Herbed Mushroom Ricotta Toasts
Last year I was grilling up a steak dinner, and to make use of the heat remaining in the coals after cooking the steak and also to get a new recipe to write about on the blog, I ended up making a batch of herb-crusted mushrooms. It was kind of a last minute and simple recipe that I thought would be sort of a throw away in the end—good enough to get a post out of, but not something to keep coming back to. To my surprise, both my wife and I ended up having a strong affinity for those herbal and garlicky mushrooms that were a perfect pairing with a hearty steak, and almost immediately I saw the recipe having legs beyond that singular use. That's how I ended up getting to these herbed mushroom ricotta toasts, which I made for a Meatwave that was comprised of bite-size party foods.
One great thing about the mushroom recipe is it's somewhat tailored to use whatever you have on hand, herb-wise anyway. There isn't a specific mixture of herbs that are required, but whatever suits your taste or what's in your garden or fridge. The first time I made the mushrooms, I was making another herb-based recipe too and had rosemary, thyme, chives, and parsley already stocked, so those all went in. This time around it was the same mixture, minus the parsley, but I bet if I just had one or two of those herbs, the final recipe would have still turned out just as delicious.
I think part of the reason I ended up liking those mushrooms so much was the double application of the herbs—once before cooking, and then again afterwards. This provided two different flavors and textures that made the side dish taste a bit more complex than it looked. So I did the same thing again here, first coating the mushrooms in oil, half the herbs, and salt and pepper to taste.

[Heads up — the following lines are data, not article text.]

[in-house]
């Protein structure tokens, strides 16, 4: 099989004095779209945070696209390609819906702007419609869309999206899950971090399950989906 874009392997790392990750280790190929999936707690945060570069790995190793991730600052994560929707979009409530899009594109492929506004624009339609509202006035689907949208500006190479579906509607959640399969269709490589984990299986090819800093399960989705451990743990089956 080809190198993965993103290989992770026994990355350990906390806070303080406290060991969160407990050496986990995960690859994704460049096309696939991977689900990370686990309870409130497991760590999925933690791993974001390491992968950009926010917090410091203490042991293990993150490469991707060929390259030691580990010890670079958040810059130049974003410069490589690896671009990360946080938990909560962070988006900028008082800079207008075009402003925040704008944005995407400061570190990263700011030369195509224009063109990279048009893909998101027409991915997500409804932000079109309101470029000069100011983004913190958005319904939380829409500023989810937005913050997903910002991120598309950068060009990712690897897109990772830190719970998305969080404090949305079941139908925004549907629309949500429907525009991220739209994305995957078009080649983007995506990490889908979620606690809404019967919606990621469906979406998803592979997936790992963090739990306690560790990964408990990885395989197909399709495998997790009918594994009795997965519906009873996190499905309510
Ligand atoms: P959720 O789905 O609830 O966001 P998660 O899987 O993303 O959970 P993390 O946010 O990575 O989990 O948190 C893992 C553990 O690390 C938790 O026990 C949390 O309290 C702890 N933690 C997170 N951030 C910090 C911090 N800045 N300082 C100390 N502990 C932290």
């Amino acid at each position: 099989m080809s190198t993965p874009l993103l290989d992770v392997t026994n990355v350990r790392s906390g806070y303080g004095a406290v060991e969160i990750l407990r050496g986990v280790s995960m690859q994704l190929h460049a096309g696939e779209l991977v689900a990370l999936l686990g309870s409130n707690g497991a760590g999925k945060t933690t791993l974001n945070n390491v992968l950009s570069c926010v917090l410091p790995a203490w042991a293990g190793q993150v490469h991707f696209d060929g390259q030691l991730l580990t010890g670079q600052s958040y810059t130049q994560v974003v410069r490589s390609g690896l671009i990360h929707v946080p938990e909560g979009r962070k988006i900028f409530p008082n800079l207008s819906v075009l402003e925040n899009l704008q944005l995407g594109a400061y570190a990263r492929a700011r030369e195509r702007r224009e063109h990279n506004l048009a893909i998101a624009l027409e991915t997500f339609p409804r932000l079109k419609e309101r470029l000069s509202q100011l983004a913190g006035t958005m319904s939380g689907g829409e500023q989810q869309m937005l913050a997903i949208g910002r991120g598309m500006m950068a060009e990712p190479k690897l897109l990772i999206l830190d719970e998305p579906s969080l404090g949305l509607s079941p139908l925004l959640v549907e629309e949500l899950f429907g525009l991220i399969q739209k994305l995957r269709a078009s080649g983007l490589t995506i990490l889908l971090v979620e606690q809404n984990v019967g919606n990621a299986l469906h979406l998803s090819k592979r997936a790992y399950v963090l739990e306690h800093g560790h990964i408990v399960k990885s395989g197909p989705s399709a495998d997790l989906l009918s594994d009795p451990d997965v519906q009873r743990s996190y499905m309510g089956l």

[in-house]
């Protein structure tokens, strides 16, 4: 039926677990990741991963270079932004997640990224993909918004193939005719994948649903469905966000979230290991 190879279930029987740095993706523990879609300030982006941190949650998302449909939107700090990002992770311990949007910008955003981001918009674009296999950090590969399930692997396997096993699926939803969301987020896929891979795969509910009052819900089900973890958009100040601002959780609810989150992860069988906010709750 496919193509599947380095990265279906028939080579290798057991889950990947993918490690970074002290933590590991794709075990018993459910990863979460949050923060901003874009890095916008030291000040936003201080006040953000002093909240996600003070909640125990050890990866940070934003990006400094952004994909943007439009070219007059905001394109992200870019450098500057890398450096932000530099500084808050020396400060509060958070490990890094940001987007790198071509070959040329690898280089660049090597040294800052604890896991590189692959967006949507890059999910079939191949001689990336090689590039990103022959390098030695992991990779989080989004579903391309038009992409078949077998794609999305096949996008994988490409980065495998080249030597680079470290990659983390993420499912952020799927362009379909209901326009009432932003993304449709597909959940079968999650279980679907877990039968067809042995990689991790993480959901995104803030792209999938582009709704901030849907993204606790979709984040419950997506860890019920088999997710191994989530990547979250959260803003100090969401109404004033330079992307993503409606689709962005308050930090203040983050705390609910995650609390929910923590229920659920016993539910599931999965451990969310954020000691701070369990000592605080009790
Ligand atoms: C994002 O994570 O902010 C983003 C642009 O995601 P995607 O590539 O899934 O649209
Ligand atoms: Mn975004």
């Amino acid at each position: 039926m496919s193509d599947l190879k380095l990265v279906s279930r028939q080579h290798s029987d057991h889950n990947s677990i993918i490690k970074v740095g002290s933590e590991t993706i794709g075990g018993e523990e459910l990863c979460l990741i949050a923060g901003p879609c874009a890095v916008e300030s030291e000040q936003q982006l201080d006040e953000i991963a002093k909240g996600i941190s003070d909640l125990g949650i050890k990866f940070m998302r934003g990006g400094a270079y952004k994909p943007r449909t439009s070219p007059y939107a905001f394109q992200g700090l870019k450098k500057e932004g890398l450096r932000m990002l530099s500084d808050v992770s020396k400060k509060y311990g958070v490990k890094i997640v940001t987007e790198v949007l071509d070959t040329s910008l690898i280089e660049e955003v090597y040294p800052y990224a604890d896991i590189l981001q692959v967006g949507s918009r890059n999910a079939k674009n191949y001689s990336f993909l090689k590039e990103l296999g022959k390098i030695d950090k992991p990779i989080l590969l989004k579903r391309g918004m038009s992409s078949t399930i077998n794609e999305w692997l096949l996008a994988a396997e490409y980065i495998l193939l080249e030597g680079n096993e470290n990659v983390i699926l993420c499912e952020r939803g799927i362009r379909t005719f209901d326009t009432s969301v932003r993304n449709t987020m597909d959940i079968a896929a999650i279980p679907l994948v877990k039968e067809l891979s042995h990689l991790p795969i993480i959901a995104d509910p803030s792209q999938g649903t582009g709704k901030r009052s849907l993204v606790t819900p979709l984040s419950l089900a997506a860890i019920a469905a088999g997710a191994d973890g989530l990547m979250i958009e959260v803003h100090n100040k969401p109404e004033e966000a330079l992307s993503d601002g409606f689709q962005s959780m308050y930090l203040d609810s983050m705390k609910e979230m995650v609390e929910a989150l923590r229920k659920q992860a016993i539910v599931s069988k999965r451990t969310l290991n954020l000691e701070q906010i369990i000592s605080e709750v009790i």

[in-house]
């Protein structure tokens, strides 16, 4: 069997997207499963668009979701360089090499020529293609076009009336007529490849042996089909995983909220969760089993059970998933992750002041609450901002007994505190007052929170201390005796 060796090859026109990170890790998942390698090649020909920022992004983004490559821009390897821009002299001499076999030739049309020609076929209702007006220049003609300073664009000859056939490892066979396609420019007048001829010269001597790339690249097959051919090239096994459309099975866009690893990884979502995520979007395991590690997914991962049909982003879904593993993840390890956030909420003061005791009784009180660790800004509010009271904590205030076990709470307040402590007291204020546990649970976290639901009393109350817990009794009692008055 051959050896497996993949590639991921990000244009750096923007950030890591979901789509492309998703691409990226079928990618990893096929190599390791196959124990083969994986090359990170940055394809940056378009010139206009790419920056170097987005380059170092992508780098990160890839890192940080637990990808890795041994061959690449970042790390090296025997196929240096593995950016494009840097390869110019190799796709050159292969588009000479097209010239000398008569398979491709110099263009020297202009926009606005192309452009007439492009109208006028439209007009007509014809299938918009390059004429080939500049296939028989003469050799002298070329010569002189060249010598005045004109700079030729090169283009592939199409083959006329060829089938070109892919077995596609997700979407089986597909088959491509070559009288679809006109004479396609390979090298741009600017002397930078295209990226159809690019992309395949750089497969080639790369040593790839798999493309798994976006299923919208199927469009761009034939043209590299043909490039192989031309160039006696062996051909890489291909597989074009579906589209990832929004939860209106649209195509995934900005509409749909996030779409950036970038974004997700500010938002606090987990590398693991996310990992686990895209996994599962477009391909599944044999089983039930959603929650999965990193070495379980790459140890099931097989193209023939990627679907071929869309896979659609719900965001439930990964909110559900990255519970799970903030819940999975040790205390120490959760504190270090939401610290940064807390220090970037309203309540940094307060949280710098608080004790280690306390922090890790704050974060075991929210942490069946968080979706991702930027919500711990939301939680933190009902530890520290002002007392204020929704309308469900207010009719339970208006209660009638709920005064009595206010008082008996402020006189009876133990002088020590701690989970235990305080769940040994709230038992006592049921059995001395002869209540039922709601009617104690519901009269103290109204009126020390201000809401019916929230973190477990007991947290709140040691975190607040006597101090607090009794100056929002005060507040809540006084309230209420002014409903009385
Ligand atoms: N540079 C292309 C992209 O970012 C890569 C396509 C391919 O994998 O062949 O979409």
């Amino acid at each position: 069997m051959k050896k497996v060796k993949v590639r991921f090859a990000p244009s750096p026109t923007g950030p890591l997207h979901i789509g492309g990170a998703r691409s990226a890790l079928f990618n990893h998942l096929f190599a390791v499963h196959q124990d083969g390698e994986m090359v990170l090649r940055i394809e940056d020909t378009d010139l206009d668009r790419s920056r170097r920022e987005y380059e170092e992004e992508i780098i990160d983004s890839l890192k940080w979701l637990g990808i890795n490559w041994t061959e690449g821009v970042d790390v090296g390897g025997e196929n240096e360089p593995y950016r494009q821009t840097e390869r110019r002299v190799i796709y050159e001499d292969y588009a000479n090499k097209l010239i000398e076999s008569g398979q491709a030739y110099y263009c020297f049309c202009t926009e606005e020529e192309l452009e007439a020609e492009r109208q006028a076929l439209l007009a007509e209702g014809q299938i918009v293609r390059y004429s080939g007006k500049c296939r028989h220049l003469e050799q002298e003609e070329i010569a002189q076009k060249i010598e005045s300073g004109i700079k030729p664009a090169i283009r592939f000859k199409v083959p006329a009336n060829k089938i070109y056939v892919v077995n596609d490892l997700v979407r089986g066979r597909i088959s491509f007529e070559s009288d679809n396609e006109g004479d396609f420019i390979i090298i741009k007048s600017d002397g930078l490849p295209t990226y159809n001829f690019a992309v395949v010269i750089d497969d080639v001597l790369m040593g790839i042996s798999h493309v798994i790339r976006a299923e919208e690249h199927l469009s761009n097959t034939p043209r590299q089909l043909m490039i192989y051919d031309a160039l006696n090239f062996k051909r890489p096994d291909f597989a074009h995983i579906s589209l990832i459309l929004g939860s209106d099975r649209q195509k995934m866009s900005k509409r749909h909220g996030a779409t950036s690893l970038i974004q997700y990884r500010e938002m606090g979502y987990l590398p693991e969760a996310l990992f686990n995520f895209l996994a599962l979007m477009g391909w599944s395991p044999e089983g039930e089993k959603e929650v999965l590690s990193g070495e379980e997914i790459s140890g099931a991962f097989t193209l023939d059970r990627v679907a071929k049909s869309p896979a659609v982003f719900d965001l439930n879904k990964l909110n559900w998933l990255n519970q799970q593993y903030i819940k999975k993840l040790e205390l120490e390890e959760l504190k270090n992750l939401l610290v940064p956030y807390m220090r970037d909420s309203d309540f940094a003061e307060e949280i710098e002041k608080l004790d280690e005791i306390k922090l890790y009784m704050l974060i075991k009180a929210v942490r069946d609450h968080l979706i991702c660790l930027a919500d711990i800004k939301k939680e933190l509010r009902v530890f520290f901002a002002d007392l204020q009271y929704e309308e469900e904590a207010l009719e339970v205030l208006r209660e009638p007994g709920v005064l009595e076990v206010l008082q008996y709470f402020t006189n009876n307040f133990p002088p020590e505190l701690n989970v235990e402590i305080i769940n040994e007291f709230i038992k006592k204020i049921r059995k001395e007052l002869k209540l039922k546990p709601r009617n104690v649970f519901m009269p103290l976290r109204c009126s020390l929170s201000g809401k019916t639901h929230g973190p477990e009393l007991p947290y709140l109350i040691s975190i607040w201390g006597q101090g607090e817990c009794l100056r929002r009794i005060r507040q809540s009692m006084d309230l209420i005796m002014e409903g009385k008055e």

Then I moved the mushrooms to the cool side of a two-zone fire. I crammed in as many mushrooms as possible at once. I didn't worry much about overcrowding because they cook down and shrink so quickly that within a few minutes, even if the mushrooms are all touching when starting, there will be space between them that allows the heat to travel all around.
When starting the cooking, I like to place my mushrooms with the stem opening up, mainly for the reason that it makes it easy to see the extent of their doneness. Mushrooms hold a lot of water, and as they cook, that liquid is expelled, and if the mushrooms are arranged in the this manner, the pools of water collected in caps let me know they released most of their moisture and are close to being done. I also test doneness by giving the shrooms a little squeeze with tongs, and if they feel totally tender, they're ready to be pulled.
After all the mushrooms were done and on a cutting board, I chopped them up roughly, which differs from the original recipe where I served them whole. After they were diced, I put them back into a bowl and added in the remaining fresh herbs and gave them a taste to ensure the seasoning was to my liking.